Stephanie loves animals, especially doggies. Oh, if we could get her a dog! She would truly be the happiest baby around! She is gentle and careful with dogs, and she knows to offer them the back of her hand to sniff before trying to pet them. She is also very sweet and nurturing with her stuffed animals or even pictures of baby animals. She will cuddle them close and coo over them. Sometimes, her eyes will well up a little as she tells us how much she wants to hold them in her hands. She is such a tender, thoughtful little soul.

Happy Birthday, Stephanie!

Two years ago today, our family grew by two (perfect little) feet.

She was born at home in our living room, and Ellie woke up the next morning to find a new baby sister snuggled in bed with Mama.

She approved (thankfully, she still does).
Happy Birthday, Baby Stephanie! We all love you so much!

Thursday, February 25, 2010

A public apology

This blog has gotten me into trouble.
Technology, and my failure to use it, has backfired.
This year, the girls received on two separate occasions from two very important people some absolutely gorgeous, thoughtful, hand-made gifts. I was so touched and moved by the gifts that I took photos, printed, and saved the prints to mail with special cards instead of sharing them on the blog. I felt blogging about them before a much-deserved traditional thank you was too public and impersonal for such gifts. Of course, after over four years of blogging, it's quite understandable in retrospect that the lack of blog acknowledgement seemed telling (in a bad way). The wait for the traditional thank you was too long (due to normal mailing delays and my own inexcusable ones), and it seemed the gifts were not appreciated at all when in fact the exact opposite was true. Oh dear. I apologize! My recent disenchantment with the blog makes me forget how important it can be.

For Christmas, Grandmary sent the girls beautiful Southern-style smocked dresses. Ellie's is the requisite pink and Stephanie's is the perfect-for-her blue. Ellie has worn hers to school and Stephanie has worn hers on a few of the days when she has been willing to be clothed. The dresses are gorgeous and have been the source of much appreciation and praise!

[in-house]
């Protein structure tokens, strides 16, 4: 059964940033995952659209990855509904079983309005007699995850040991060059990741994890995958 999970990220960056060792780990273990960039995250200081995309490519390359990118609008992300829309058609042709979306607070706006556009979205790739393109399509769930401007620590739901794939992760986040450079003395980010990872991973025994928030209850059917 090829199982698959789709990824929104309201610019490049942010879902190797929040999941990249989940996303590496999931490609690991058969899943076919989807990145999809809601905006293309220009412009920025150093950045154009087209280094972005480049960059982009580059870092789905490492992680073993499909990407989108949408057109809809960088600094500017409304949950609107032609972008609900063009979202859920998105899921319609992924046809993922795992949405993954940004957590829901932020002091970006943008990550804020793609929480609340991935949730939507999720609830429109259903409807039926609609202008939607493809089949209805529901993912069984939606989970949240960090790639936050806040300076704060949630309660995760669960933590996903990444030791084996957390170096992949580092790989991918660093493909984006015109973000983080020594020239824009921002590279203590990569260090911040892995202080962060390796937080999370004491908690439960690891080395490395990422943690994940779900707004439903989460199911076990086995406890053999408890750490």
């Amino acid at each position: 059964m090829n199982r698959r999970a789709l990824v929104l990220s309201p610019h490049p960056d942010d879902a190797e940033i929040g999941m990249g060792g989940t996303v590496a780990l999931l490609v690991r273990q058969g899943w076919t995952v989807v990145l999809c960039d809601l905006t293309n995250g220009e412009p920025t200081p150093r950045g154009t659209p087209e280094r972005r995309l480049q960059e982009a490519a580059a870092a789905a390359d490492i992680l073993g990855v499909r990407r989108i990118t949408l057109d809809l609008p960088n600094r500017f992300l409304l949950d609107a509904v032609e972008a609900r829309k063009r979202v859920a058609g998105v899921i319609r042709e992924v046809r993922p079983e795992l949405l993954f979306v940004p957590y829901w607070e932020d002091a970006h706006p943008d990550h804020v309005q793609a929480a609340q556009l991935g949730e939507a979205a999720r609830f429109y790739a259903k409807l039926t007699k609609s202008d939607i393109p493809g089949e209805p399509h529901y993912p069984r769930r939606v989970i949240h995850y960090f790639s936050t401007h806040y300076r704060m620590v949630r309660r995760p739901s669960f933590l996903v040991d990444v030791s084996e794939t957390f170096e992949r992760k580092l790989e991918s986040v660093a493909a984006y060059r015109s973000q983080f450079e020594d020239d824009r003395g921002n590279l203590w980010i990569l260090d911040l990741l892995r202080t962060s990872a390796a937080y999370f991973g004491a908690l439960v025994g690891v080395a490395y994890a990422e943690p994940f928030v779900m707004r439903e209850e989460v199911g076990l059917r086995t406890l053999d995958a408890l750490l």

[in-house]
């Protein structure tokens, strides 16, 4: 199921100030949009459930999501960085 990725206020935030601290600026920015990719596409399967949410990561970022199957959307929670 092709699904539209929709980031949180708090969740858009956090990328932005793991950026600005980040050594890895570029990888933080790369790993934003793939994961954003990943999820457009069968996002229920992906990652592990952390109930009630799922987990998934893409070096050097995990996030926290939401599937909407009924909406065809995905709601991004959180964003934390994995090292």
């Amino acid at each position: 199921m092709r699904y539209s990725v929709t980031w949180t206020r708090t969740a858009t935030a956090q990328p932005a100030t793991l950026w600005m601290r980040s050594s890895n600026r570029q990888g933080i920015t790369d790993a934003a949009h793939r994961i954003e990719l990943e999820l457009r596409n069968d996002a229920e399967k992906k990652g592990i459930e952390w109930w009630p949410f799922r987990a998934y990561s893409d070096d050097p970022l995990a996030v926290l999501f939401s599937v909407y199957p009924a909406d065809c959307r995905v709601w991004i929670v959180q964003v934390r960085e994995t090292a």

Just look at those blue eyes, will ya?

For Valentine's Day, Mimi made lovely flower hairclips for the girls and myself. We all wore them that day and on other days since. I have had trouble getting the girls to pose in them. Hair accessories never last long before hair returns to an accessory-free state, which makes snapping photos tricky, but we all enjoy these clips and have gotten soooooo many compliments on them!

Stephanie's photo is a bit blurry because I had my foot on her belly, trying to hold her an appropriate distance away from the camera. She always tries to run around me to see the image on the screen (not good when she is the object of the image). We think this photo somehow captures a version of her that reveals a lot of how she will look as she gets older. Amazing. Ellie's photo is off-center because I held the camera aside to make her laugh for a genuine smile, and well, the camera was aside. What can I do? (For the record, Ellie's shirt is an adult-sized shirt she picked at an op shop. I had planned to alter it to fit her, and she won't let me near it. It shall be worn as is.)

Thank you both for the wonderful prezzies! The girls really enjoy them, and so does anyone who gets to see them!

Tuesday, February 23, 2010

This really sucks

...but that's what new vacuum cleaners are supposed to do.
I bought a new Dyson vacuum this morning. Moving as often as we do can mean buying new appliances with alarming (and expense-topping) regularity, so I cling to what works until it doesn't work anymore. Our vacuum from Carrefour in Qatar has been pleading for retirement for a long while now, and I've ignored it. No more! My floors were oh-so-gross, and I didn't know the half of it until I dumped most of it out of the new filter. Ick.
And then, ahhhhh, the glorious feeling of newly cleaned floors.